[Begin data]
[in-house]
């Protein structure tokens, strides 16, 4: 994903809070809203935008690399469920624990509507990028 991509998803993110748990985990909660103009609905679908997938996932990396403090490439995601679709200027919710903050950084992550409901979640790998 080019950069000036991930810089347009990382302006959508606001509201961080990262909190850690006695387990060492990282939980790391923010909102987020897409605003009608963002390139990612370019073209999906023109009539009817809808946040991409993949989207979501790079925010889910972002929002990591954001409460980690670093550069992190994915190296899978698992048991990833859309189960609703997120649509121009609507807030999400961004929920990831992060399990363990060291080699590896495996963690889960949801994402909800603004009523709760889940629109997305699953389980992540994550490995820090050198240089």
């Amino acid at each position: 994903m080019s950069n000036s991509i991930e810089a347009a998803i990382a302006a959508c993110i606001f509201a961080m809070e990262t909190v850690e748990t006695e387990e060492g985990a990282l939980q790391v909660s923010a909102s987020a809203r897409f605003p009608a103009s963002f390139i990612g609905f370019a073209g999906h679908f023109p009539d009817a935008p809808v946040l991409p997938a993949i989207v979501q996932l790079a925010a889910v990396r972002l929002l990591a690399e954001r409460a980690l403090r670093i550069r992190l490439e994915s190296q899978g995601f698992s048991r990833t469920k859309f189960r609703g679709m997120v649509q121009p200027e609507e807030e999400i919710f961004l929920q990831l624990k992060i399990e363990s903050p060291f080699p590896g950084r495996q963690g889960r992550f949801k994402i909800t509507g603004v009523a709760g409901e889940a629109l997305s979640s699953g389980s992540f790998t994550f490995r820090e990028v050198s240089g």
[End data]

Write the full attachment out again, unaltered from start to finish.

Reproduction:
[in-house]
């Protein structure tokens, strides 16, 4: 994903809070809203935008690399469920624990509507990028 991509998803993110748990985990909660103009609905679908997938996932990396403090490439995601679709200027919710903050950084992550409901979640790998 080019950069000036991930810089347009990382302006959508606001509201961080990262909190850690006695387990060492990282939980790391923010909102987020897409605003009608963002390139990612370019073209999906023109009539009817809808946040991409993949989207979501790079925010889910972002929002990591954001409460980690670093550069992190994915190296899978698992048991990833859309189960609703997120649509121009609507807030999400961004929920990831992060399990363990060291080699590896495996963690889960949801994402909800603004009523709760889940629109997305699953389980992540994550490995820090050198240089």
């Amino acid at each position: 994903m080019s950069n000036s991509i991930e810089a347009a998803i990382a302006a959508c993110i606001f509201a961080m809070e990262t909190v850690e748990t006695e387990e060492g985990a990282l939980q790391v909660s923010a909102s987020a809203r897409f605003p009608a103009s963002f390139i990612g609905f370019a073209g999906h679908f023109p009539d009817a935008p809808v946040l991409p997938a993949i989207v979501q996932l790079a925010a889910v990396r972002l929002l990591a690399e954001r409460a980690l403090r670093i550069r992190l490439e994915s190296q899978g995601f698992s048991r990833t469920k859309f189960r609703g679709m997120v649509q121009p200027e609507e807030e999400i919710f961004l929920q990831l624990k992060i399990e363990s903050p060291f080699p590896g950084r495996q963690g889960r992550f949801k994402i909800t509507g603004v009523a709760g409901e889940a629109l997305s979640s699953g389980s992540f790998t994550f490995r820090e990028v050198s240089g």